“Free Wifi” – two words we see on coffee shop signs and stores everywhere…
They’re two words that most of us love to see.
But, are we putting our personal information at risk by using free public wifi?
Happening now…Emily Medalen is live to give us the scoop.
Tim and Alysia, yes, I was shocked when I learned how common this has become in the past few years.
I spoke with Guru of Geek, Marlo Anderson, who gave me the lowdown on how to protect your identity in a time where it can easily be stolen with just a few clicks on a computer.
“It’s crazy common,” says Marlo Anderson, Guru of Geek.
Free public wifi may be convenient…but often, it poses a threat to the privacy of your personal information.
“If you’re accessing your bank account, if you’re accessing your Facebook page and you type in your username and password, that means anybody in that range would have the potential to steal that data from you,” says Anderson.
Anderson says one of the most common programs, hackers use is called the Sniffer, which gives them access to everything you pull up on your phone or computer if you’re on that wifi network.
“The person that’s right next to you might be running this program, and they’re able to see everything that everybody’s doing within that coffee shop,” says Anderson.
Another method that’s becoming more common is setting up fake free wifi accounts.
“You sit down in a coffee shop, and you open up your wifi and you’re like, ‘Oh, here’s a free one!’ and bang, you click on it, yeah you have internet, but they’re stealing everything you’re putting through there,” says Anderson.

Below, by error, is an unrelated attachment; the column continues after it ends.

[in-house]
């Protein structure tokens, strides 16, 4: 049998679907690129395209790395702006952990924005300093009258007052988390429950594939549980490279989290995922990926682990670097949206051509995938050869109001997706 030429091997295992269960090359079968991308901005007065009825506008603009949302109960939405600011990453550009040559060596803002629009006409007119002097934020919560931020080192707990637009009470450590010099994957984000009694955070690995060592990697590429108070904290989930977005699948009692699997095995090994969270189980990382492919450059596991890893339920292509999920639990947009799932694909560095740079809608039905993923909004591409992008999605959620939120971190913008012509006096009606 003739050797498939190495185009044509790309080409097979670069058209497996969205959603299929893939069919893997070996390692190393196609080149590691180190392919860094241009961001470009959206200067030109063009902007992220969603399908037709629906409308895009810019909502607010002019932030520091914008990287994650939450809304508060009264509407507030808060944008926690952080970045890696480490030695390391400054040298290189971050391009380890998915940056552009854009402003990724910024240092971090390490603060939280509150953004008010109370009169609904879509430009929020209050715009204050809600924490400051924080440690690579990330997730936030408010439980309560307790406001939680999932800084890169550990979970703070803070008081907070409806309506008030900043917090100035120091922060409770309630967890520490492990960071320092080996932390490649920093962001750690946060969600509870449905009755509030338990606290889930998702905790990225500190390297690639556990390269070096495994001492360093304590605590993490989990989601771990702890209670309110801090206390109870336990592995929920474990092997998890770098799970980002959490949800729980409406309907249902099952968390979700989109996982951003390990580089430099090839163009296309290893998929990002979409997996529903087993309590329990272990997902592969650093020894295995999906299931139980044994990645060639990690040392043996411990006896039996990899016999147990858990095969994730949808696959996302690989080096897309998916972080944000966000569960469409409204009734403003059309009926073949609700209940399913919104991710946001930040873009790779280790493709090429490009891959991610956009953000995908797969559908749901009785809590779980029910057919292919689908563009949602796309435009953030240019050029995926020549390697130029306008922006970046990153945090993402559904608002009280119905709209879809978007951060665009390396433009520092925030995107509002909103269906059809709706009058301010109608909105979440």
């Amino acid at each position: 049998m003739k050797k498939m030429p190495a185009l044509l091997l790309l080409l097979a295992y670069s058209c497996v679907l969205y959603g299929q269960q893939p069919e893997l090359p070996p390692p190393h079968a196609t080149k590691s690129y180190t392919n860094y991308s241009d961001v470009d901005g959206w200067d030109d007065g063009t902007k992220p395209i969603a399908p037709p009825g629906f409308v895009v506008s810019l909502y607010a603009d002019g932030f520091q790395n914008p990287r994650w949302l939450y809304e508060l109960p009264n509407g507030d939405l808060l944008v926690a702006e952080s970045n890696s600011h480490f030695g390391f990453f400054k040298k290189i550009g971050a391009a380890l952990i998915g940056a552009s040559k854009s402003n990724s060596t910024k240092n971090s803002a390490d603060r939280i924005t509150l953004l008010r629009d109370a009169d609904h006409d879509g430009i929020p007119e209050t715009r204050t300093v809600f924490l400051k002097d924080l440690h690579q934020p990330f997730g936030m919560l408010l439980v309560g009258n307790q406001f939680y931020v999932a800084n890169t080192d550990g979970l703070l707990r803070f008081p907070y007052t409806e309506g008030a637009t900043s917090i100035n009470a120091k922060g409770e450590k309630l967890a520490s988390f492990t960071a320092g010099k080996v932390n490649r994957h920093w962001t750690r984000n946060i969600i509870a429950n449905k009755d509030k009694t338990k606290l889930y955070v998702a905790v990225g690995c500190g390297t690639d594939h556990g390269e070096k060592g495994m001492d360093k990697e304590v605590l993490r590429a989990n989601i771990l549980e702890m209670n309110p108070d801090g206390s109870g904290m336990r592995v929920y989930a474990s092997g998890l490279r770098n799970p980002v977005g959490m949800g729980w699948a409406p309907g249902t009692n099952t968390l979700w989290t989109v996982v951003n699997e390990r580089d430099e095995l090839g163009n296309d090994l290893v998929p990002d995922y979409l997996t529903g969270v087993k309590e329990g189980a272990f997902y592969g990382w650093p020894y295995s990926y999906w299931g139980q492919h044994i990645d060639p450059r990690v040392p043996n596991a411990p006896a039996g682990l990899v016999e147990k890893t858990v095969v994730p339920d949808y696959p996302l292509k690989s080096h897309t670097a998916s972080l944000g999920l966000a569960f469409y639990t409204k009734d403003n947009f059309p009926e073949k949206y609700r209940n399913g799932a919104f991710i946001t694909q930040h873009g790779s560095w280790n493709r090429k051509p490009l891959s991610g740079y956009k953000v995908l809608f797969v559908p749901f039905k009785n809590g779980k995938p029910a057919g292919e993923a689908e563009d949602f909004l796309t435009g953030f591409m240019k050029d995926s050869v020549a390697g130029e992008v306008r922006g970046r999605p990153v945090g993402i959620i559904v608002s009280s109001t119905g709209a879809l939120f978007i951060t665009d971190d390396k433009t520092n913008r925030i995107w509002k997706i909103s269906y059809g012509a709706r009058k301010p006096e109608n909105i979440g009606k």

So, how do you know if you’re in the clear to use public wifi?
“It’s okay to use the public Wifi stuff if you’re just doing general things, but as soon as you’re going to access your bank account or something, you want to move to that encrypted thing,” says Anderson.
Anderson says encryption is key.
Most large chains like Target, Starbucks, and Classic Rock Coffee, have their wifi encrypted, which means your information is protected.
But, many hotels and smaller businesses are not – and that’s where you should be careful.
“There’s so much identity theft these days because of this issue,” says Anderson.
He says if you’re unsure whether or not the wifi is encrypted, you should always stay off of it.
“You need to be vigilant when you’re out there. If you’re unsure just don’t do it.”
He says he has seen this kind of theft happen MANY times in big cities, and that it’s becoming easier, and more common for hackers to do this.
It’s a scary thought, technology is progressing all the time and we need to know what we’re doing in cases like this.